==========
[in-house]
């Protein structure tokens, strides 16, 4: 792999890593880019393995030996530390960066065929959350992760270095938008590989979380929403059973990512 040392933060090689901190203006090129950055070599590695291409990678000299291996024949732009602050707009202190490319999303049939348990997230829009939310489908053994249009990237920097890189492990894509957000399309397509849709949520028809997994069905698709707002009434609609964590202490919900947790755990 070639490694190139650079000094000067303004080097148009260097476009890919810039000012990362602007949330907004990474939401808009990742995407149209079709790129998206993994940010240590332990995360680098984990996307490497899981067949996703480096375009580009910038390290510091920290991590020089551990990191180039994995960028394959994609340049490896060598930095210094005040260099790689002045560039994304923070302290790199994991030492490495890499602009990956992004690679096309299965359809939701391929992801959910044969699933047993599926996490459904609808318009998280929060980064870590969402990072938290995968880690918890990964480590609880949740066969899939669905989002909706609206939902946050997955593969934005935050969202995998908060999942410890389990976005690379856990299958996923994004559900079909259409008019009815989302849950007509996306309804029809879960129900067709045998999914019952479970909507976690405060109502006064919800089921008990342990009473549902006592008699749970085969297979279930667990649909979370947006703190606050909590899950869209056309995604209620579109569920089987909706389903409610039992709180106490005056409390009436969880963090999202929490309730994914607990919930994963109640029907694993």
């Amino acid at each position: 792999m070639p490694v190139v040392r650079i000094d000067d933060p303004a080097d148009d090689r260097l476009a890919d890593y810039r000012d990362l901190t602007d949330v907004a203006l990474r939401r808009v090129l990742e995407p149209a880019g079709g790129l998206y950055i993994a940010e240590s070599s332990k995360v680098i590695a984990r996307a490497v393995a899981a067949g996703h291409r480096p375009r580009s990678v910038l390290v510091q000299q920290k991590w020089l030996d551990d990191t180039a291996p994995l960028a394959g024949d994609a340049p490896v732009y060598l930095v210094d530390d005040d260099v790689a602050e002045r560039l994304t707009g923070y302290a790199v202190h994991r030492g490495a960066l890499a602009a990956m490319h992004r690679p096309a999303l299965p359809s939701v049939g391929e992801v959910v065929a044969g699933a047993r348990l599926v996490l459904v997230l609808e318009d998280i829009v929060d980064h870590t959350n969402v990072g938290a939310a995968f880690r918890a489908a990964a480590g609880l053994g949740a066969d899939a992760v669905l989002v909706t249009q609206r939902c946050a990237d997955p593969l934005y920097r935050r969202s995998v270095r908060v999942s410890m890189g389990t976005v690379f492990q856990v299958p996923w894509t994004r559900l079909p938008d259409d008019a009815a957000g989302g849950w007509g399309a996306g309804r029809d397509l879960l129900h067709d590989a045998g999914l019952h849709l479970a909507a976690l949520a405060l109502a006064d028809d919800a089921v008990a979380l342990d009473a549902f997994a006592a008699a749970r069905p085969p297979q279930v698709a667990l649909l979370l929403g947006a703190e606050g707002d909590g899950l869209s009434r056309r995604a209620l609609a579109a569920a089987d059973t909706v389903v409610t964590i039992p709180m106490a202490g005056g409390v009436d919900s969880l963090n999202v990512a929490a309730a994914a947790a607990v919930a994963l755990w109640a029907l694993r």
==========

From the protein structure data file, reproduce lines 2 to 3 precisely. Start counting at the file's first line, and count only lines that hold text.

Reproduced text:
């Protein structure tokens, strides 16, 4: 792999890593880019393995030996530390960066065929959350992760270095938008590989979380929403059973990512 040392933060090689901190203006090129950055070599590695291409990678000299291996024949732009602050707009202190490319999303049939348990997230829009939310489908053994249009990237920097890189492990894509957000399309397509849709949520028809997994069905698709707002009434609609964590202490919900947790755990 070639490694190139650079000094000067303004080097148009260097476009890919810039000012990362602007949330907004990474939401808009990742995407149209079709790129998206993994940010240590332990995360680098984990996307490497899981067949996703480096375009580009910038390290510091920290991590020089551990990191180039994995960028394959994609340049490896060598930095210094005040260099790689002045560039994304923070302290790199994991030492490495890499602009990956992004690679096309299965359809939701391929992801959910044969699933047993599926996490459904609808318009998280929060980064870590969402990072938290995968880690918890990964480590609880949740066969899939669905989002909706609206939902946050997955593969934005935050969202995998908060999942410890389990976005690379856990299958996923994004559900079909259409008019009815989302849950007509996306309804029809879960129900067709045998999914019952479970909507976690405060109502006064919800089921008990342990009473549902006592008699749970085969297979279930667990649909979370947006703190606050909590899950869209056309995604209620579109569920089987909706389903409610039992709180106490005056409390009436969880963090999202929490309730994914607990919930994963109640029907694993």
């Amino acid at each position: 792999m070639p490694v190139v040392r650079i000094d000067d933060p303004a080097d148009d090689r260097l476009a890919d890593y810039r000012d990362l901190t602007d949330v907004a203006l990474r939401r808009v090129l990742e995407p149209a880019g079709g790129l998206y950055i993994a940010e240590s070599s332990k995360v680098i590695a984990r996307a490497v393995a899981a067949g996703h291409r480096p375009r580009s990678v910038l390290v510091q000299q920290k991590w020089l030996d551990d990191t180039a291996p994995l960028a394959g024949d994609a340049p490896v732009y060598l930095v210094d530390d005040d260099v790689a602050e002045r560039l994304t707009g923070y302290a790199v202190h994991r030492g490495a960066l890499a602009a990956m490319h992004r690679p096309a999303l299965p359809s939701v049939g391929e992801v959910v065929a044969g699933a047993r348990l599926v996490l459904v997230l609808e318009d998280i829009v929060d980064h870590t959350n969402v990072g938290a939310a995968f880690r918890a489908a990964a480590g609880l053994g949740a066969d899939a992760v669905l989002v909706t249009q609206r939902c946050a990237d997955p593969l934005y920097r935050r969202s995998v270095r908060v999942s410890m890189g389990t976005v690379f492990q856990v299958p996923w894509t994004r559900l079909p938008d259409d008019a009815a957000g989302g849950w007509g399309a996306g309804r029809d397509l879960l129900h067709d590989a045998g999914l019952h849709l479970a909507a976690l949520a405060l109502a006064d028809d919800a089921v008990a979380l342990d009473a549902f997994a006592a008699a749970r069905p085969p297979q279930v698709a667990l649909l979370l929403g947006a703190e606050g707002d909590g899950l869209s009434r056309r995604a209620l609609a579109a569920a089987d059973t909706v389903v409610t964590i039992p709180m106490a202490g005056g409390v009436d919900s969880l963090n999202v990512a929490a309730a994914a947790a607990v919930a994963l755990w109640a029907l694993r």